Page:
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The Comic Strips Making Aging Funny

Older adults are front and center in 'Pickles,' 'Flo & Friends,' 'Sally Forth' and 'The New 60' and appealing to all generations

By Greg Daugherty

Older Americans may be ignored by much of the media, but they're getting a lot of attention these days in one surprising venue: the comics.

A Sally Forth comic strip, where she is arguing with her mother. Next Avenue, comics, aging
Sally Forth  |  Credit: Francesco Marciuliano & Jim Keefe / King Features Syndicate

Newspaper and online comic strips focusing on the lives of older characters are drawing readers of all generations. Other strips are plucking them out of the supporting cast to become central figures in their story arcs.

"It's gotten a lot easier," Crane says. "Now I'm pretty much writing about myself."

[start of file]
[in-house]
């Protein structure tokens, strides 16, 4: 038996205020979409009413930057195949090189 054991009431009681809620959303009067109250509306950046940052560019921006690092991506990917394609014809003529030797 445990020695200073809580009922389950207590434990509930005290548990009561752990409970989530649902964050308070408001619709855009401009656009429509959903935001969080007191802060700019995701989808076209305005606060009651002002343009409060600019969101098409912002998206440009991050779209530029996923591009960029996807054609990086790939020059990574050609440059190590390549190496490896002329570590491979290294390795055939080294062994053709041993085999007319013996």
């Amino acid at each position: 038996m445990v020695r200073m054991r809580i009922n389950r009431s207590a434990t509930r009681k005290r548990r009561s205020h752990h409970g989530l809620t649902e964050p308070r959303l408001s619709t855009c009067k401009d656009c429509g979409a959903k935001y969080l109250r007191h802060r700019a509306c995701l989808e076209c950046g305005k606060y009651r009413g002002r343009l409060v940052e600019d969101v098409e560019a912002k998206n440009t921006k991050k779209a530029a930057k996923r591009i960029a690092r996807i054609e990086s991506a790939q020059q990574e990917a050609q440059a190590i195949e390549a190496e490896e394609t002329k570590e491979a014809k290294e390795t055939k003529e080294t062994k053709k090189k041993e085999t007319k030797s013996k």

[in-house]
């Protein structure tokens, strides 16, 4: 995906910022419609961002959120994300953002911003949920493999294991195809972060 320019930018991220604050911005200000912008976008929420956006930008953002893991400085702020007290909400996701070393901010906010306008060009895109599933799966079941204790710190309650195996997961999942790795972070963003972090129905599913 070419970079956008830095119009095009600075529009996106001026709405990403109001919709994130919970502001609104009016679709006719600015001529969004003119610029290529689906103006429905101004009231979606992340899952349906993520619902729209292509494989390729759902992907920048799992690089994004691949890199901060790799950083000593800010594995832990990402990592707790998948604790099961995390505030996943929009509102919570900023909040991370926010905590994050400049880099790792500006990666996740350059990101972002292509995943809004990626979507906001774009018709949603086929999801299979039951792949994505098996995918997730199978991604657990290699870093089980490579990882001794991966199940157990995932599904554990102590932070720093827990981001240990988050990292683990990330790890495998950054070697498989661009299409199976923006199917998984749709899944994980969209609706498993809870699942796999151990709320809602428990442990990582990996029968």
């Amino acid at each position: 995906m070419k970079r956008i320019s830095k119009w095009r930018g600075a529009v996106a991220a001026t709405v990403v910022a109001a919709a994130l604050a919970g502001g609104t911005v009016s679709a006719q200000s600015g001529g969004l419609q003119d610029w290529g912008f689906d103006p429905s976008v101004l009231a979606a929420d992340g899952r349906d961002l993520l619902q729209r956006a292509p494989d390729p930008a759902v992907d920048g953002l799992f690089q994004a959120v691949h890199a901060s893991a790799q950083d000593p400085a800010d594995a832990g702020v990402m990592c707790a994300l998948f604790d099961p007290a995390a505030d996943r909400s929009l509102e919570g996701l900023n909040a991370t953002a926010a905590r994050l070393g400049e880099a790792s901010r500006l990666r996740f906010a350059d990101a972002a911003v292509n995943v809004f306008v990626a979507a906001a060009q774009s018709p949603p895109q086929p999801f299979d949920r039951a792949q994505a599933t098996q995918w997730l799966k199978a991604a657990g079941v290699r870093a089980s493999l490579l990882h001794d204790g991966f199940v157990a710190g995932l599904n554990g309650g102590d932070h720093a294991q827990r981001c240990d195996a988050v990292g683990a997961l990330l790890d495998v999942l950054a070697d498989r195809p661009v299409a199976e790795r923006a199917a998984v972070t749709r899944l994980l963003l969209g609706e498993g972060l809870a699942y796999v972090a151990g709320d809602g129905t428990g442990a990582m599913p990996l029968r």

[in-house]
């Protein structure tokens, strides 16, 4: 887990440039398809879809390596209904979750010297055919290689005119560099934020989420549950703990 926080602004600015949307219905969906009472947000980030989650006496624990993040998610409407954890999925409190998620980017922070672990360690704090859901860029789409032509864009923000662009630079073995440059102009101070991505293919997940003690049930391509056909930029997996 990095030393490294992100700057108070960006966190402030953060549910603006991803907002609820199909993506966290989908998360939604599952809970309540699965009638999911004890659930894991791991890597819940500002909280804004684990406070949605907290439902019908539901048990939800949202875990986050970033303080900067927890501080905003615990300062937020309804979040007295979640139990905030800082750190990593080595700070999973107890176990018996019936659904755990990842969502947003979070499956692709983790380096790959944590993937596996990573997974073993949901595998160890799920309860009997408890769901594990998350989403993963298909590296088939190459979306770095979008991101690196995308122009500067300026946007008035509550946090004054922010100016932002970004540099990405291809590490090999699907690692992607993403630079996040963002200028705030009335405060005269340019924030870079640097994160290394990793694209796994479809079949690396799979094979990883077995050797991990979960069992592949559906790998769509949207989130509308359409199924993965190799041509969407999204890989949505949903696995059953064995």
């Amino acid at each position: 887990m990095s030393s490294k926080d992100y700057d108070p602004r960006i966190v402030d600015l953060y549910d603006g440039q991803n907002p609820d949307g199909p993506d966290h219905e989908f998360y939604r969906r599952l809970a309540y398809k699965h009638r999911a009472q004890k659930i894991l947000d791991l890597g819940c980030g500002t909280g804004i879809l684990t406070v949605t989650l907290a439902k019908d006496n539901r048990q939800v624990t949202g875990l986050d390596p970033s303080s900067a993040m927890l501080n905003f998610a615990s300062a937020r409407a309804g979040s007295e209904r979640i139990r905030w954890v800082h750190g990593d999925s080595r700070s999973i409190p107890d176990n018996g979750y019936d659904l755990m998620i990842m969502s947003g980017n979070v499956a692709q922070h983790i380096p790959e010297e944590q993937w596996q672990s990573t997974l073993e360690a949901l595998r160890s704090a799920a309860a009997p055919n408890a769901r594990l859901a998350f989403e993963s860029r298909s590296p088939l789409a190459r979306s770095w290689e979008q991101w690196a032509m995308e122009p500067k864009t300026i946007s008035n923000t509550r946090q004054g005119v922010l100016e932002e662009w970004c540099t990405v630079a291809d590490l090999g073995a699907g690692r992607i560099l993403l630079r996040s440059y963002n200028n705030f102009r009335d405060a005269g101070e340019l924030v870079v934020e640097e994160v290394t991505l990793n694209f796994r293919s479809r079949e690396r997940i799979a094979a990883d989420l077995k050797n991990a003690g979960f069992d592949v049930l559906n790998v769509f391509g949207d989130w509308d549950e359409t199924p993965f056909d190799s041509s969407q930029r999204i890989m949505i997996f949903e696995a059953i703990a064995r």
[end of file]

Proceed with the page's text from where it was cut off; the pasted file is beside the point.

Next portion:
Some popular strips, such as Garry Trudeau's Doonesbury, are allowing their characters to age by the year, a phenomenon that was once virtually unheard-of. Mike Doonesbury, for example, has aged from college freshman to graying granddad — and he has never seemed more contented with life.

Here are some of the comics and creators at the forefront of this trend:


When Brian Crane set out to become a cartoonist in the late 1980s, his goal was to find "something nobody else was doing." The result was Pickles, a strip that centers on a retirement-age couple, Earl and Opal Pickles, and their family, including grandson Nelson, an elementary school student.

Pickles made its debut in April 1990 and now appears in some 900 papers around the world, as well as online.

Although legend has it that Earl and Opal were modeled on Crane's in-laws, he says he drew his inspiration from "in-laws, outlaws, everybody." Increasingly, he says, that includes his wife and himself.

The humor in Pickles often involves a bit of bickering between Earl and Opal, although Crane says he's tried to mellow the two over the years.

In one recent strip, Earl complains that the chicken bouillon in their kitchen cabinet is decades past its expiration date: "This chicken's great-great grandchildren are long dead, but this is still sitting in our cupboard." To which Opal replies, "If 20-year-old chicken bouillon were going to kill you, you'd be dead by now."